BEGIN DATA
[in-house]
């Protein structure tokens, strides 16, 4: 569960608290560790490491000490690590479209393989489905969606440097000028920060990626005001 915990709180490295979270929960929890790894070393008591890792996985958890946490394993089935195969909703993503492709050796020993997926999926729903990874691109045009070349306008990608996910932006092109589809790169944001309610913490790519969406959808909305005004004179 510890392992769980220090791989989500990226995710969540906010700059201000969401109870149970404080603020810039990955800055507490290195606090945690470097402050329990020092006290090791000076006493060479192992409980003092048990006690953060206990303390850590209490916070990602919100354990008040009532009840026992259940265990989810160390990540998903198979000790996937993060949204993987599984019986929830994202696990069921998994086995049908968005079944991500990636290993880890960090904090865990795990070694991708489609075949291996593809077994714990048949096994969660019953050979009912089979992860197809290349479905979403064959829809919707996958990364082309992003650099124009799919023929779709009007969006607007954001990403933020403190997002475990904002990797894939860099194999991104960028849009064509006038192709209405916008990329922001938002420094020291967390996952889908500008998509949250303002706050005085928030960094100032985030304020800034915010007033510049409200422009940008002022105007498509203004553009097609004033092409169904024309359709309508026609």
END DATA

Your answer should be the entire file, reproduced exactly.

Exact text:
[in-house]
């Protein structure tokens, strides 16, 4: 569960608290560790490491000490690590479209393989489905969606440097000028920060990626005001 915990709180490295979270929960929890790894070393008591890792996985958890946490394993089935195969909703993503492709050796020993997926999926729903990874691109045009070349306008990608996910932006092109589809790169944001309610913490790519969406959808909305005004004179 510890392992769980220090791989989500990226995710969540906010700059201000969401109870149970404080603020810039990955800055507490290195606090945690470097402050329990020092006290090791000076006493060479192992409980003092048990006690953060206990303390850590209490916070990602919100354990008040009532009840026992259940265990989810160390990540998903198979000790996937993060949204993987599984019986929830994202696990069921998994086995049908968005079944991500990636290993880890960090904090865990795990070694991708489609075949291996593809077994714990048949096994969660019953050979009912089979992860197809290349479905979403064959829809919707996958990364082309992003650099124009799919023929779709009007969006607007954001990403933020403190997002475990904002990797894939860099194999991104960028849009064509006038192709209405916008990329922001938002420094020291967390996952889908500008998509949250303002706050005085928030960094100032985030304020800034915010007033510049409200422009940008002022105007498509203004553009097609004033092409169904024309359709309508026609």